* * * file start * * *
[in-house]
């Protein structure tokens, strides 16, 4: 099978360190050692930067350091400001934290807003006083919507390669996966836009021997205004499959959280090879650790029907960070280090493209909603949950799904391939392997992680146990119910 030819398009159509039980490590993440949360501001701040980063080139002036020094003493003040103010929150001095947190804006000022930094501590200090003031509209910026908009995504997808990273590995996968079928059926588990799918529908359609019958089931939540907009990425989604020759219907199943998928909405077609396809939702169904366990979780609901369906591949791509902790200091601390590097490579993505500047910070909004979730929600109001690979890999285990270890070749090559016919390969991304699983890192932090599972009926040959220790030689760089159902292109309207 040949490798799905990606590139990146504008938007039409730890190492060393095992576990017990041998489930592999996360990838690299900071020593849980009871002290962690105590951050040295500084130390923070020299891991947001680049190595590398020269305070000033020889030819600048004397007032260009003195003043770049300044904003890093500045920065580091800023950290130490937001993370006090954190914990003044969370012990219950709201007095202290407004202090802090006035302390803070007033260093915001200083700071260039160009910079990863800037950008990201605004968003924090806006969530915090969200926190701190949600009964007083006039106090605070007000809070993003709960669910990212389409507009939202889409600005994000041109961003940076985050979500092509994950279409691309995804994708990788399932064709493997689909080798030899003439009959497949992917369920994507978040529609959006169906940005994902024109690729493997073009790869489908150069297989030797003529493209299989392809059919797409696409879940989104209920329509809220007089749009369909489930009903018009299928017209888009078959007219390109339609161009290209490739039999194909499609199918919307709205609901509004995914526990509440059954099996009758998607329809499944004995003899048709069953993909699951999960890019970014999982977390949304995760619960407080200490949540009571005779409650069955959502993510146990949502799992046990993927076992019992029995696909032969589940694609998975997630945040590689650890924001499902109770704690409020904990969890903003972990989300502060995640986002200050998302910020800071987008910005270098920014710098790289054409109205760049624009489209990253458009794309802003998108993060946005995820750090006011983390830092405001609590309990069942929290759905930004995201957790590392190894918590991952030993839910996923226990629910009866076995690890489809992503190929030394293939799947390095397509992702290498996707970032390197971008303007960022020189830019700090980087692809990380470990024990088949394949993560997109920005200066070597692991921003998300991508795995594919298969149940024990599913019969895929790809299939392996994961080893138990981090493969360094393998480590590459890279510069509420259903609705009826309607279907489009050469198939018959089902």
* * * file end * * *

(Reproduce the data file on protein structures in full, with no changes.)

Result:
[in-house]
């Protein structure tokens, strides 16, 4: 099978360190050692930067350091400001934290807003006083919507390669996966836009021997205004499959959280090879650790029907960070280090493209909603949950799904391939392997992680146990119910 030819398009159509039980490590993440949360501001701040980063080139002036020094003493003040103010929150001095947190804006000022930094501590200090003031509209910026908009995504997808990273590995996968079928059926588990799918529908359609019958089931939540907009990425989604020759219907199943998928909405077609396809939702169904366990979780609901369906591949791509902790200091601390590097490579993505500047910070909004979730929600109001690979890999285990270890070749090559016919390969991304699983890192932090599972009926040959220790030689760089159902292109309207 040949490798799905990606590139990146504008938007039409730890190492060393095992576990017990041998489930592999996360990838690299900071020593849980009871002290962690105590951050040295500084130390923070020299891991947001680049190595590398020269305070000033020889030819600048004397007032260009003195003043770049300044904003890093500045920065580091800023950290130490937001993370006090954190914990003044969370012990219950709201007095202290407004202090802090006035302390803070007033260093915001200083700071260039160009910079990863800037950008990201605004968003924090806006969530915090969200926190701190949600009964007083006039106090605070007000809070993003709960669910990212389409507009939202889409600005994000041109961003940076985050979500092509994950279409691309995804994708990788399932064709493997689909080798030899003439009959497949992917369920994507978040529609959006169906940005994902024109690729493997073009790869489908150069297989030797003529493209299989392809059919797409696409879940989104209920329509809220007089749009369909489930009903018009299928017209888009078959007219390109339609161009290209490739039999194909499609199918919307709205609901509004995914526990509440059954099996009758998607329809499944004995003899048709069953993909699951999960890019970014999982977390949304995760619960407080200490949540009571005779409650069955959502993510146990949502799992046990993927076992019992029995696909032969589940694609998975997630945040590689650890924001499902109770704690409020904990969890903003972990989300502060995640986002200050998302910020800071987008910005270098920014710098790289054409109205760049624009489209990253458009794309802003998108993060946005995820750090006011983390830092405001609590309990069942929290759905930004995201957790590392190894918590991952030993839910996923226990629910009866076995690890489809992503190929030394293939799947390095397509992702290498996707970032390197971008303007960022020189830019700090980087692809990380470990024990088949394949993560997109920005200066070597692991921003998300991508795995594919298969149940024990599913019969895929790809299939392996994961080893138990981090493969360094393998480590590459890279510069509420259903609705009826309607279907489009050469198939018959089902």